safe for them to go outside Ta'if. Their submis-
sion was hastened on by the belief that Mohammed
was irresistible ; that protracted resistance would
only ensure their suffering loss, and would in the
end be ineffectual. There would also appear to
have been a want of any cause for which many of
them consciously cared, and for which they were
prepared to suffer or die. Their procedure appears

428 Mohammed

to have been rather more methodical and dignified
than that of their predecessors in submission. A
party of six persons were sent as a deputation to
Medinah, drawn from different strata of the popu-
lation : a smaller number might, they feared, on
their return fall victims to another wave of popular
feeling. These envoys also when they reached
Medinah acted with caution, and endeavoured to
make terms with the Prophet : they would fain
have retained the right to worship their idols for a
period of time, and been excused the five daily
prayers, which many of the converts found exceed-
ingly irksome ; and the washings, which were dis-
agreeable in their cold country*; and have been
permitted to take interest, drink wine, and commit
certain sexual irregularities, f Abu Bakr and Omar
took care that the Prophet did not concede too
much : experience had shown them that Moham-
med, when the main concern had been settled, was
over-facile about details. Instructions however were
given to Othman, son of Abu 'l-'Asi, a young man
who was appointed governor as a reward for the de-
sire which he evinced to master the Koran, not to be
too exigent in the matter of the ceremonies of Islam.
The terms granted to Ta' if were far less onerous than
those to which the people of Allah had had to sub-
mit. The old sanctuary of the goddess Al-Lat was
to be respected under its new owner.:): The idah (an
herb on which camels browse) and the game of Bajj

* Musnad, iii., 347.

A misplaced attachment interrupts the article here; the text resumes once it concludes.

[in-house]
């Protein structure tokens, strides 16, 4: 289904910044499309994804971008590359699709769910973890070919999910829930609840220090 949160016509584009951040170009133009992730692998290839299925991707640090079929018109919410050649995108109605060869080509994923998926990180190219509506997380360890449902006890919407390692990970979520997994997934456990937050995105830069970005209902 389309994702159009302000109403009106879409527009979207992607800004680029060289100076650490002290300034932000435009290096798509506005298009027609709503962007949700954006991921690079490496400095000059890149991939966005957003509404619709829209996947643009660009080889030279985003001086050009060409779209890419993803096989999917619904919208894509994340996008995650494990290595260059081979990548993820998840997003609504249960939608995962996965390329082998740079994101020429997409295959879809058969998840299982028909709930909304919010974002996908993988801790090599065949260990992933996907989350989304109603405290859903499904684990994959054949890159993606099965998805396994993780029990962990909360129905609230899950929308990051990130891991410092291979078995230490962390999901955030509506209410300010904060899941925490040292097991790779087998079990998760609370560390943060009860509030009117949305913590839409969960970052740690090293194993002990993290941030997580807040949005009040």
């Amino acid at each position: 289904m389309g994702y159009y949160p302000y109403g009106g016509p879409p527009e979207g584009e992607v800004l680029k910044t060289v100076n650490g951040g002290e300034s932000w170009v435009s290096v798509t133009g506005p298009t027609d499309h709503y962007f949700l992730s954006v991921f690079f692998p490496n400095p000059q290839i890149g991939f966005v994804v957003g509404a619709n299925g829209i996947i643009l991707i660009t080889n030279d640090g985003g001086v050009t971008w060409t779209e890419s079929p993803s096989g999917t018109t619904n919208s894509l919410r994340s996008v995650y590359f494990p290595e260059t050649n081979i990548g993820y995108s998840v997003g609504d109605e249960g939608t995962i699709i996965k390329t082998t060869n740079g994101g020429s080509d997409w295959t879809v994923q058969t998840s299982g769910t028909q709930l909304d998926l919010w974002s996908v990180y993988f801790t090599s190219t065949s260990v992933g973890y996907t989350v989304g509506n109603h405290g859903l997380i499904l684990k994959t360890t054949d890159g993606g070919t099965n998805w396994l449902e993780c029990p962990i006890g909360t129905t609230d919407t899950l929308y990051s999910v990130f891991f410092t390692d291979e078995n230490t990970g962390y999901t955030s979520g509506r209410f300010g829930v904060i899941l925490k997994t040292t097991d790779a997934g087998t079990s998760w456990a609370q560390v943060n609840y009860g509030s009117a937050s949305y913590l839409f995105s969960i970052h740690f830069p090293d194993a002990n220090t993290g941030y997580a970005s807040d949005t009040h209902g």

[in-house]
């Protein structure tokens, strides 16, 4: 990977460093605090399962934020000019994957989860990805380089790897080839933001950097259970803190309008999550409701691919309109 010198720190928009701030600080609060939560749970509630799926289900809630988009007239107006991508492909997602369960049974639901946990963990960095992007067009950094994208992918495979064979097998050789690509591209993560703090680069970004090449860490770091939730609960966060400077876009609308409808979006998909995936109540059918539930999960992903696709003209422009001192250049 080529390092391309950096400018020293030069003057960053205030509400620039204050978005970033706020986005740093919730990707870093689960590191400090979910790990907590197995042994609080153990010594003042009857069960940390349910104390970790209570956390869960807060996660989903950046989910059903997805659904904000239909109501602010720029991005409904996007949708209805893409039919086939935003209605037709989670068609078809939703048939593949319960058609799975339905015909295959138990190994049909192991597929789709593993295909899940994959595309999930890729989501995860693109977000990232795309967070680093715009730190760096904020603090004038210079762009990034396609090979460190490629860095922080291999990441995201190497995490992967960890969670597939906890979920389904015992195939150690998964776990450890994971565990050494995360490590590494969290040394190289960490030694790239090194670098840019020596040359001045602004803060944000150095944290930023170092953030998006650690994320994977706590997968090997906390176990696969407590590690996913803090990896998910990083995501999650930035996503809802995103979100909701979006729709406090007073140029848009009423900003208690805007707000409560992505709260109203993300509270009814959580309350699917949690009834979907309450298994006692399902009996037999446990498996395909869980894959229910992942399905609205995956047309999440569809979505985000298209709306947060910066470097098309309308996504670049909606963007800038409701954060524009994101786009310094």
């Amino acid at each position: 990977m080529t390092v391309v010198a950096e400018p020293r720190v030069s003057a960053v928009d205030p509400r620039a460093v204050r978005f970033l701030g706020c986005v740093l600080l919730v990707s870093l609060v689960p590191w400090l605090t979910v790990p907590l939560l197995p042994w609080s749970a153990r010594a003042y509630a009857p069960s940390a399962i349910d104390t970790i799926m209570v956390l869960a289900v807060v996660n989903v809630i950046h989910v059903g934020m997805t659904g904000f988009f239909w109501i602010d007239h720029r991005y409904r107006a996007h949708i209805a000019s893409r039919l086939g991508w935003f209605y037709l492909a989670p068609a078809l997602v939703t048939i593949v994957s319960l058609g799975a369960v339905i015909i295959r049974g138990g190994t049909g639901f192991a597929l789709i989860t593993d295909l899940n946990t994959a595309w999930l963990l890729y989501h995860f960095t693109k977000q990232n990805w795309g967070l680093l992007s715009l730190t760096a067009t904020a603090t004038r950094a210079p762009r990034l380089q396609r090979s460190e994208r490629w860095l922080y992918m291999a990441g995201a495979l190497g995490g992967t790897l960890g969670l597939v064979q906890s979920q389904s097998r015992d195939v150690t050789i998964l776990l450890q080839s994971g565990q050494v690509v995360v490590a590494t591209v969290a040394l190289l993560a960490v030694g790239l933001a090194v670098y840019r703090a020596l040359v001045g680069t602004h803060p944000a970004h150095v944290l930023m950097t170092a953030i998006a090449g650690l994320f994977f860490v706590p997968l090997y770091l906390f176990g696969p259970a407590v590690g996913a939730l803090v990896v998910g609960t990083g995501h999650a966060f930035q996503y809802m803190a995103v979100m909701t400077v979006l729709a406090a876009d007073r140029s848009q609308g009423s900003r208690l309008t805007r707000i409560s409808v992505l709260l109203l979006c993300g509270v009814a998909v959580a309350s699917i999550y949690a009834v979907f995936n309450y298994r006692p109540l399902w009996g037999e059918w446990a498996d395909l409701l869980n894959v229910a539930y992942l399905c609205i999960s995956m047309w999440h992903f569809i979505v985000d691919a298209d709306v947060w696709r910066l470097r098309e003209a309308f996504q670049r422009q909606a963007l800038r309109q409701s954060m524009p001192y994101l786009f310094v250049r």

t Wakidi {W.\ 384.
\ Wellhausen, Reste, 30.

The Settlement of A rabia 429

(the old name for Ta' if) were to be left alone under
severe penalties. However the Thakafites were to
be relieved of the Alms and the obligation to fight :
Mohammed observing that when once they had ac-
cepted Islam they would wish both to pay Alms and
to take part in the sacred war. *

The Thakafites had further stipulated that they
should not be compelled to break their own idols.
So many Moslems were willing to undertake this
pious task that the stipulation might have seemed
unnecessary : the two who were finally entrusted
with it were a former priest of the goddess,f Mughi-
rah, son of Shu'bah, a Thakafite who had come to
Medinah as a convert some years before, and Abu
Sufyan, in whose ability and loyalty Mohammed
was now placing extreme confidence. The goddess
of the place — a white stone — was possessed of some
wealth, as might be expected from the prosperous
condition of Ta'if: it was lodged in a hole half
a fathom deep, under the stone. % Precautions were
taken to prevent the destroyers from becoming the
victims of popular fury, but they turned out to
be unnecessary. The women indeed bared them-
selves and wept, and even taunted the men with the
betrayal of their goddess : but the Arabs had a doc-
trine that a god should be able to defend himself,
and they did not interfere with the execution of
the Prophet's orders. The money and jewels of
the goddess were taken by Abu Sufyan, who, we

* Musnad, iii., 341.

f Wellkausen, Reste % 31.

X IM* 31.

430 Mohammed

suppose, was accountable for them to the Prophet.
We are not told in these cases what became of the
idolatrous priests who hoped against hope that their
gods would show some signs of resentment : how-
ever new converts could easily be put in the way of
acquiring plunder, whence we suppose that they
earned their living as most of the Moslems at this
time earned theirs.

This year was marked by an important event in
the history of Islam : the first Pilgrimage over which
a Moslem official presided. Abu Bakr was sent to
perform this honourable task : shortly after he had
started the Prophet remembered that further in-
structions were desirable. A revelation was there-
fore produced, being indeed a manifesto to the
Arabs who might gather for the Pilgrimage : and
Ali was sent post haste to communicate it to Abu
Bakr while there was still time. * This sanguinary
document f showed that affairs had now advanced
very far : the Arabs were given four months' grace,
after which the Prophet would raid them if they did
not accept Islam : and it was announced that after
this year no unbelievers might take part in the Pil-
grimage. The crime of keeping people from God's
house, which had been so serious when the Kuraish
were guilty of it, assumed a different aspect when
the Apostle had the power to perform it. The un-

Online LibraryD. S. (David Samuel) MargoliouthMohammed and the rise of Islam → online text (page 28 of 32)